Media studies has recently witnessed a resurgence of interest in "operational images," a category formalized in the early 2000s by the German filmmaker and theorist Harun Farocki to describe the military and industrial applications of machine vision. Defined by Farocki as images that "do not represent an object but are part of an operation," the concept has been reanimated by media scholars in the context of algorithmic culture and AI as a means for grasping the conversion of images into abstract data for the analysis by computational processes that have no need of the sensible image as such. This paradigm of operativity presumes a regime of images that is bracketed out from cultural representations. It invokes images that are ingrained in protocoled sequences of mechanical inputs and outputs, and that, in our present time, seem to be even further removed from human apprehension.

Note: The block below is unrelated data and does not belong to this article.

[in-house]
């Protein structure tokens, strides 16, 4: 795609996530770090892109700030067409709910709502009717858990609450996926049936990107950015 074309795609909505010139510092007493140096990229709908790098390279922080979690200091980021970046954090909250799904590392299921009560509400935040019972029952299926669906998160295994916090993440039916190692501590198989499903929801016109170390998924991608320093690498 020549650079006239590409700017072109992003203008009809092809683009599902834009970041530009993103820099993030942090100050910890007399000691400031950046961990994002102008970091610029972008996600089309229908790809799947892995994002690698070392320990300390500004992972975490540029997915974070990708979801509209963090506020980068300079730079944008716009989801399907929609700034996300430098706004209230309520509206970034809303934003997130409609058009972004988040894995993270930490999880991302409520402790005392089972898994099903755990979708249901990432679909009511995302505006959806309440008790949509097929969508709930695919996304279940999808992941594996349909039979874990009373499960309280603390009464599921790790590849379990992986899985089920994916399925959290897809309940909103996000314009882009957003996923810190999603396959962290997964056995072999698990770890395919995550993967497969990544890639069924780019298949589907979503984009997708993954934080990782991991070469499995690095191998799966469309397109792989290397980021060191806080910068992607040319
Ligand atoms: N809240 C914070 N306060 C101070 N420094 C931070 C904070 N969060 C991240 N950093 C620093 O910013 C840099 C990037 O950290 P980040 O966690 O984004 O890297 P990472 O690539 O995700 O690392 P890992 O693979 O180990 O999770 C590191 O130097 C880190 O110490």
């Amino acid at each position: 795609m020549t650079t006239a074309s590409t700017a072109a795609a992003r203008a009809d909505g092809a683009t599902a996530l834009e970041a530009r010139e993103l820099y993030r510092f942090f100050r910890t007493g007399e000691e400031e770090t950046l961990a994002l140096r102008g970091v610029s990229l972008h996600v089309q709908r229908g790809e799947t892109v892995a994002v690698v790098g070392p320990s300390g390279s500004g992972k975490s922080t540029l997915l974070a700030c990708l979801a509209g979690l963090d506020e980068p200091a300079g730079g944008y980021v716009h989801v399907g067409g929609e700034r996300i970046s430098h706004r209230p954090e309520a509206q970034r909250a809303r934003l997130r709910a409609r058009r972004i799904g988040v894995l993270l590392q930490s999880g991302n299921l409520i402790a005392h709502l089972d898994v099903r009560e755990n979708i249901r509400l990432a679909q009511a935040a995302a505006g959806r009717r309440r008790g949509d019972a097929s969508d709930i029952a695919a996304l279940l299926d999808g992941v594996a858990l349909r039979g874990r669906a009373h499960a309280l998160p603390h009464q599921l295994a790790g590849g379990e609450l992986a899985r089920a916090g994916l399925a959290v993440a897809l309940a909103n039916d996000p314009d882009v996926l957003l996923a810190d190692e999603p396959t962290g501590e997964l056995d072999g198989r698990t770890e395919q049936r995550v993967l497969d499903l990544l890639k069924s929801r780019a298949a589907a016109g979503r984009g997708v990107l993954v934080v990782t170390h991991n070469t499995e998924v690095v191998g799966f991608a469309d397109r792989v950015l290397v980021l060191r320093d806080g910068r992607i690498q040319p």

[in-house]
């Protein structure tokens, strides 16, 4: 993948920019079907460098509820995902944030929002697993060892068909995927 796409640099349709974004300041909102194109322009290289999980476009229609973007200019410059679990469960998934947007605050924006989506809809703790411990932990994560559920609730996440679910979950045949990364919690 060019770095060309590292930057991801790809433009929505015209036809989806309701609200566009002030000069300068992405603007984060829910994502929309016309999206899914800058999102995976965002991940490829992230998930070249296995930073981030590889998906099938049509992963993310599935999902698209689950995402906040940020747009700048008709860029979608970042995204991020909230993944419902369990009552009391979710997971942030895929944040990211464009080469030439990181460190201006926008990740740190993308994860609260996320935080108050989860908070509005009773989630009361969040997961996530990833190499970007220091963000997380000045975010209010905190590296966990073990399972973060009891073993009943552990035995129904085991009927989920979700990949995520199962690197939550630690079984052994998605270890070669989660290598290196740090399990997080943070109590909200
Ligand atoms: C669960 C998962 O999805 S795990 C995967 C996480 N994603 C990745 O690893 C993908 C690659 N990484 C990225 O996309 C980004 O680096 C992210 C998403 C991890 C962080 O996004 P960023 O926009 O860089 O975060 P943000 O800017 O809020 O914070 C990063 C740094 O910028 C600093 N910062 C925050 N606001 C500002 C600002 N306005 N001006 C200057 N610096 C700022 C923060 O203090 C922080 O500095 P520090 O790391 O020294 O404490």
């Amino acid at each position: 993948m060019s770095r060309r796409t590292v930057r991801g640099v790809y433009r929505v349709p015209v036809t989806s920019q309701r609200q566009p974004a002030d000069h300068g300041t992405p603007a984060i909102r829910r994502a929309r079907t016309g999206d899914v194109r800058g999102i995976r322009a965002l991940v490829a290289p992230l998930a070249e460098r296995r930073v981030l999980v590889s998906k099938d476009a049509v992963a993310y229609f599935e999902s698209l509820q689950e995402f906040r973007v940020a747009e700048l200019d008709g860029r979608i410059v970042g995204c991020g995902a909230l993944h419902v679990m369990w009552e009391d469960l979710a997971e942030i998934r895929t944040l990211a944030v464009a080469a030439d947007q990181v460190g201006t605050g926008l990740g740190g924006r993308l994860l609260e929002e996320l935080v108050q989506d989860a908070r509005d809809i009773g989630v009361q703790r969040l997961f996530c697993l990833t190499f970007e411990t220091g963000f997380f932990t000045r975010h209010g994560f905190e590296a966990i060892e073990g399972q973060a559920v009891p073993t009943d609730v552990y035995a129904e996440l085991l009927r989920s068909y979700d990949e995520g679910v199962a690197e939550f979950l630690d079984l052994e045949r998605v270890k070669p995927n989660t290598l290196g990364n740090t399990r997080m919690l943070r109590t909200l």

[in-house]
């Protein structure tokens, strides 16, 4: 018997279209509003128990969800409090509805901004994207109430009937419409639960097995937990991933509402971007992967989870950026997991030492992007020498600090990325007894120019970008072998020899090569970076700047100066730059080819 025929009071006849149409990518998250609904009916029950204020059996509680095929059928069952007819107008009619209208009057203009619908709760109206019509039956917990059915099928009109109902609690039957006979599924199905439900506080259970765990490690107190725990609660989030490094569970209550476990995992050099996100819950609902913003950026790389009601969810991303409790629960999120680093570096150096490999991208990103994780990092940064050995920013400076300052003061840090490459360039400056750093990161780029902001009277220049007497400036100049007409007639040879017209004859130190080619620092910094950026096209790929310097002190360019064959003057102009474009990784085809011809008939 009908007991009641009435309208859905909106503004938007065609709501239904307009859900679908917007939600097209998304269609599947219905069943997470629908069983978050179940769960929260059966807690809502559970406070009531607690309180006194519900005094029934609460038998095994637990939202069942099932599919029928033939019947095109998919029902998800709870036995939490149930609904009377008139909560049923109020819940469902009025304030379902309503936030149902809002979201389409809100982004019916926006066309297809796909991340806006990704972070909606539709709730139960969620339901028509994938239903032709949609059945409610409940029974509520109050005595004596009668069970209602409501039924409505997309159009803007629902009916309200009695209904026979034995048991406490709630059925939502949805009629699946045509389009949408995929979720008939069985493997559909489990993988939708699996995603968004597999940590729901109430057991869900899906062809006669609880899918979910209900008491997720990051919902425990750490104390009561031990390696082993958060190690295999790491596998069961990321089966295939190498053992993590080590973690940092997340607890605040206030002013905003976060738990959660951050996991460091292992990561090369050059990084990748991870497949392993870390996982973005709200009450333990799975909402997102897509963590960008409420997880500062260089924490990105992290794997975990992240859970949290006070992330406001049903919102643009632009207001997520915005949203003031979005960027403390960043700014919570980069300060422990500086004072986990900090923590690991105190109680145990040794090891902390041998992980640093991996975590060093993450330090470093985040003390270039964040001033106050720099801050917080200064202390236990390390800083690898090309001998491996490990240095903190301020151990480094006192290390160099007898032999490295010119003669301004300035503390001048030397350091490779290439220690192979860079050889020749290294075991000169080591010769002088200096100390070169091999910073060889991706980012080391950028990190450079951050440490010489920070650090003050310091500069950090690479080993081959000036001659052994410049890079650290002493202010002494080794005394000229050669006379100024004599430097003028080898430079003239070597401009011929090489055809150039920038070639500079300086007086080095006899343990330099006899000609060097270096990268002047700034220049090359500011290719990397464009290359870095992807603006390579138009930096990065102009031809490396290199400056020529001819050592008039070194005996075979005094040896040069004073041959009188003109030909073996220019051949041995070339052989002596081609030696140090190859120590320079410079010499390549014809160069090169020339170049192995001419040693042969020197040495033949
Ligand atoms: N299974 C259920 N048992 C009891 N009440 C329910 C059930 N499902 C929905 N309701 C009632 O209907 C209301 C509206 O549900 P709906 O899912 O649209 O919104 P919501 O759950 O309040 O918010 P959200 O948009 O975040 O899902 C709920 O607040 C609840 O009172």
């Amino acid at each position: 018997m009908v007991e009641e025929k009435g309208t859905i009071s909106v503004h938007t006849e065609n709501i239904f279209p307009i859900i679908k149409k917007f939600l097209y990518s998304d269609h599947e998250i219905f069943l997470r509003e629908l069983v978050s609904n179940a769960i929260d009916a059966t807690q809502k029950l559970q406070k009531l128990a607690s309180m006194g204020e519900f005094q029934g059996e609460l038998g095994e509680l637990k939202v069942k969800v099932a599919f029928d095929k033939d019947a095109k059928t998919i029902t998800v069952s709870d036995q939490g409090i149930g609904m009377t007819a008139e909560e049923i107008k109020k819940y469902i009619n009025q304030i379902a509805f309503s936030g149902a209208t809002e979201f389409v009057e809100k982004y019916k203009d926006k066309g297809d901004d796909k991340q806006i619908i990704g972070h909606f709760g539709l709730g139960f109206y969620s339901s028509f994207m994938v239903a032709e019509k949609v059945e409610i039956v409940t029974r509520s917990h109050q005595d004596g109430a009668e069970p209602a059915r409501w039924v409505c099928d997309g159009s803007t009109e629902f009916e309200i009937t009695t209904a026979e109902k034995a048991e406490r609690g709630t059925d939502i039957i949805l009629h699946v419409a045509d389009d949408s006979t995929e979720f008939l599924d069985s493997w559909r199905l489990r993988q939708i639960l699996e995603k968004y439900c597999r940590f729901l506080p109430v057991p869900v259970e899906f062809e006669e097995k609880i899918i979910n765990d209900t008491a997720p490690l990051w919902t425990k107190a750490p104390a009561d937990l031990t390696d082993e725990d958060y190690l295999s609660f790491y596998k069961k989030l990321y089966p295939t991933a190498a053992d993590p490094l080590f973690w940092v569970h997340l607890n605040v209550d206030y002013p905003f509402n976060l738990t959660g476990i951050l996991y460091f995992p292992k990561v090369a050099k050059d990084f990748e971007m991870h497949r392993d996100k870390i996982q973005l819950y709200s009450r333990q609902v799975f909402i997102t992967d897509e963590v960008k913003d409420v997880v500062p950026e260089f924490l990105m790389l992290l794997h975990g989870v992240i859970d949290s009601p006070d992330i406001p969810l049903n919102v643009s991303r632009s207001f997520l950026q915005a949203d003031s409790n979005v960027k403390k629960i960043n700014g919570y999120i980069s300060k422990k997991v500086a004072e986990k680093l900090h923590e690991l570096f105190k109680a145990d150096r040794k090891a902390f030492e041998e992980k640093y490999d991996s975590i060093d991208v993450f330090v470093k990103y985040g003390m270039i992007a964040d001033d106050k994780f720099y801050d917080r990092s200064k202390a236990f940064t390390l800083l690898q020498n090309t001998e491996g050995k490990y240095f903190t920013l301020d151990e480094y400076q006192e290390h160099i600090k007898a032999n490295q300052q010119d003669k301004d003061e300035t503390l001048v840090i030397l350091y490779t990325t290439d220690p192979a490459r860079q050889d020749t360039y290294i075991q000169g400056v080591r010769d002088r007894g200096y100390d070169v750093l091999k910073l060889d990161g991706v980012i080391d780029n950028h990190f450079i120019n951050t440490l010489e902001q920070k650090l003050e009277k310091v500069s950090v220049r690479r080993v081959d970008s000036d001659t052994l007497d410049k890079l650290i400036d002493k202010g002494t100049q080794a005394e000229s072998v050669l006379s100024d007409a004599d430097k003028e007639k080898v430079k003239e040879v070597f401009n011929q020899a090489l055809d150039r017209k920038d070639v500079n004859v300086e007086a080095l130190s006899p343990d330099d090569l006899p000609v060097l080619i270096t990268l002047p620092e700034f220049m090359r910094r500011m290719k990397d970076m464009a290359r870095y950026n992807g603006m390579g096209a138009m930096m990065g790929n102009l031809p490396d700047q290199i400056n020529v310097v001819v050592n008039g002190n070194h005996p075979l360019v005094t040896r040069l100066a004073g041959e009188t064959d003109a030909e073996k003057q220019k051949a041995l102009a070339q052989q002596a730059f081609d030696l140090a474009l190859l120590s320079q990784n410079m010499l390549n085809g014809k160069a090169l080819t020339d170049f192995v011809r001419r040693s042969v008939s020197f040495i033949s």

Calling on operational imaginaries, this workshop seeks to trace the echoes of such operational abstraction in our political imagination. Bringing together an international group of filmmakers, computer scientists, and media scholars, we will explore the underlying typological orders and anatomies of operativity today. By shifting from a more narrow taxonomy of images to the broader frame of the imaginary–construed as both a locus and method–this workshop investigates the cultural and political logics of operativity at work in a diverse range of media objects, practices, and sites: from gender binarism in facial recognition and the policing of borders through automated accent tracking to the dissemination of knowledge and affect and the "weaponization" of memes.